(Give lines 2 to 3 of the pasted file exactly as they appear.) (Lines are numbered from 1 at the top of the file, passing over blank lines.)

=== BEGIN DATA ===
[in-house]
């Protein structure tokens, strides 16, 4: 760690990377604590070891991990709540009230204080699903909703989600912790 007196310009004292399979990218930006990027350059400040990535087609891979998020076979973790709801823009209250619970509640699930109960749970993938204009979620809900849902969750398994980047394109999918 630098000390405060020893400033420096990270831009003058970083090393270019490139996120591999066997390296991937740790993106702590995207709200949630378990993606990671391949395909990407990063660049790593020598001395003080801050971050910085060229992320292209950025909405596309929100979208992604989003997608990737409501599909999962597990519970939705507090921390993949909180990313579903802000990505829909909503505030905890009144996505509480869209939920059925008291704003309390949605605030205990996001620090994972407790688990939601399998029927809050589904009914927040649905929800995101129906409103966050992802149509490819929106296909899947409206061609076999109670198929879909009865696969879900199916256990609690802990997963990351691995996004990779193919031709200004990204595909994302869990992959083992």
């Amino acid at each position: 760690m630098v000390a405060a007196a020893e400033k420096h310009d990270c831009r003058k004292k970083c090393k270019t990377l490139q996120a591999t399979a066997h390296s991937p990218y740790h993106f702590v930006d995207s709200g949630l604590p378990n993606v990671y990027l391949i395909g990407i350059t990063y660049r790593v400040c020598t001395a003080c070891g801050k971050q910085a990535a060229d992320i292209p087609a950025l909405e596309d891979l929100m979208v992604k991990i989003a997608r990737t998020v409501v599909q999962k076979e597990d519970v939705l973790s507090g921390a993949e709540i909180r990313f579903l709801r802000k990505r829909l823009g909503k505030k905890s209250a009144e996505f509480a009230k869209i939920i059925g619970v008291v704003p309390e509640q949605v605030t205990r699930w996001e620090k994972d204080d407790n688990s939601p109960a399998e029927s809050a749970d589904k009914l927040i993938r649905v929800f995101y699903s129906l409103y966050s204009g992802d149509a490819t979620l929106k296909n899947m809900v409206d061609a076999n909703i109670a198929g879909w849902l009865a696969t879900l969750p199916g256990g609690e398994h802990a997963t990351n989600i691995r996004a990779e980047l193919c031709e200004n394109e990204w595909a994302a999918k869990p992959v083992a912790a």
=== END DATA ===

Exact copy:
């Protein structure tokens, strides 16, 4: 760690990377604590070891991990709540009230204080699903909703989600912790 007196310009004292399979990218930006990027350059400040990535087609891979998020076979973790709801823009209250619970509640699930109960749970993938204009979620809900849902969750398994980047394109999918 630098000390405060020893400033420096990270831009003058970083090393270019490139996120591999066997390296991937740790993106702590995207709200949630378990993606990671391949395909990407990063660049790593020598001395003080801050971050910085060229992320292209950025909405596309929100979208992604989003997608990737409501599909999962597990519970939705507090921390993949909180990313579903802000990505829909909503505030905890009144996505509480869209939920059925008291704003309390949605605030205990996001620090994972407790688990939601399998029927809050589904009914927040649905929800995101129906409103966050992802149509490819929106296909899947409206061609076999109670198929879909009865696969879900199916256990609690802990997963990351691995996004990779193919031709200004990204595909994302869990992959083992």
């Amino acid at each position: 760690m630098v000390a405060a007196a020893e400033k420096h310009d990270c831009r003058k004292k970083c090393k270019t990377l490139q996120a591999t399979a066997h390296s991937p990218y740790h993106f702590v930006d995207s709200g949630l604590p378990n993606v990671y990027l391949i395909g990407i350059t990063y660049r790593v400040c020598t001395a003080c070891g801050k971050q910085a990535a060229d992320i292209p087609a950025l909405e596309d891979l929100m979208v992604k991990i989003a997608r990737t998020v409501v599909q999962k076979e597990d519970v939705l973790s507090g921390a993949e709540i909180r990313f579903l709801r802000k990505r829909l823009g909503k505030k905890s209250a009144e996505f509480a009230k869209i939920i059925g619970v008291v704003p309390e509640q949605v605030t205990r699930w996001e620090k994972d204080d407790n688990s939601p109960a399998e029927s809050a749970d589904k009914l927040i993938r649905v929800f995101y699903s129906l409103y966050s204009g992802d149509a490819t979620l929106k296909n899947m809900v409206d061609a076999n909703i109670a198929g879909w849902l009865a696969t879900l969750p199916g256990g609690e398994h802990a997963t990351n989600i691995r996004a990779e980047l193919c031709e200004n394109e990204w595909a994302a999918k869990p992959v083992a912790a």